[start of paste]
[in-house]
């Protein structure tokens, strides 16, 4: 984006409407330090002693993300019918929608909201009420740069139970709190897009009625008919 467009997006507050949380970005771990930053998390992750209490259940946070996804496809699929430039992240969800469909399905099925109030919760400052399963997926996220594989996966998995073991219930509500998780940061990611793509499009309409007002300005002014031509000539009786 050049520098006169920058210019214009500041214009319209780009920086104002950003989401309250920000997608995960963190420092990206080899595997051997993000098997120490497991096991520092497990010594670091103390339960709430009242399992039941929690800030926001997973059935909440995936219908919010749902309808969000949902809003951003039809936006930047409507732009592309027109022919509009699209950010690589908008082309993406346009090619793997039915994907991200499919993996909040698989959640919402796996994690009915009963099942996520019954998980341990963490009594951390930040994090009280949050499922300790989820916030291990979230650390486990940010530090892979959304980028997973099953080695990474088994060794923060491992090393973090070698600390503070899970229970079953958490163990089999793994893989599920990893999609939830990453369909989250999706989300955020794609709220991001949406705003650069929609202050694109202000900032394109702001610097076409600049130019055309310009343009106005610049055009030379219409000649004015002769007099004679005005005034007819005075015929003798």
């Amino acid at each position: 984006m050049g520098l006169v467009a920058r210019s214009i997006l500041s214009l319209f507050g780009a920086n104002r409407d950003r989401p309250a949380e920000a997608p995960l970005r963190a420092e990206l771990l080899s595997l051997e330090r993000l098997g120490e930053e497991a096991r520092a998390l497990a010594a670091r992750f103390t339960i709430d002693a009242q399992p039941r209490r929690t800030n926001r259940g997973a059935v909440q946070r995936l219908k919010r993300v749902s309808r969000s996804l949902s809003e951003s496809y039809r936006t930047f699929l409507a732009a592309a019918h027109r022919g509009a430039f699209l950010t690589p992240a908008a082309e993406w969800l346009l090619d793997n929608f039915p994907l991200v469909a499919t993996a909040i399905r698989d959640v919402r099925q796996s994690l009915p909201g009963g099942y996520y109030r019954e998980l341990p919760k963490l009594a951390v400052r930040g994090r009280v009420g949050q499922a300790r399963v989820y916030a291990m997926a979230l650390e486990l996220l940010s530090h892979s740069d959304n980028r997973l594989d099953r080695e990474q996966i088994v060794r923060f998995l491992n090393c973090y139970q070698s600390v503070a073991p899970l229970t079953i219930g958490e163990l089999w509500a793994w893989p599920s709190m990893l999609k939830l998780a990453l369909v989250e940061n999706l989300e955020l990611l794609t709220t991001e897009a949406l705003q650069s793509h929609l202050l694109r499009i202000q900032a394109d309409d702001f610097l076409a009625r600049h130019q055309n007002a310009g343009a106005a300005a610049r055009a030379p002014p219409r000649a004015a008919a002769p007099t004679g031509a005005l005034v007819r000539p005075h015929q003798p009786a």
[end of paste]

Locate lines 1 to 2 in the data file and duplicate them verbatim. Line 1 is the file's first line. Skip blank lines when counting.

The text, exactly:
[in-house]
């Protein structure tokens, strides 16, 4: 984006409407330090002693993300019918929608909201009420740069139970709190897009009625008919 467009997006507050949380970005771990930053998390992750209490259940946070996804496809699929430039992240969800469909399905099925109030919760400052399963997926996220594989996966998995073991219930509500998780940061990611793509499009309409007002300005002014031509000539009786 050049520098006169920058210019214009500041214009319209780009920086104002950003989401309250920000997608995960963190420092990206080899595997051997993000098997120490497991096991520092497990010594670091103390339960709430009242399992039941929690800030926001997973059935909440995936219908919010749902309808969000949902809003951003039809936006930047409507732009592309027109022919509009699209950010690589908008082309993406346009090619793997039915994907991200499919993996909040698989959640919402796996994690009915009963099942996520019954998980341990963490009594951390930040994090009280949050499922300790989820916030291990979230650390486990940010530090892979959304980028997973099953080695990474088994060794923060491992090393973090070698600390503070899970229970079953958490163990089999793994893989599920990893999609939830990453369909989250999706989300955020794609709220991001949406705003650069929609202050694109202000900032394109702001610097076409600049130019055309310009343009106005610049055009030379219409000649004015002769007099004679005005005034007819005075015929003798």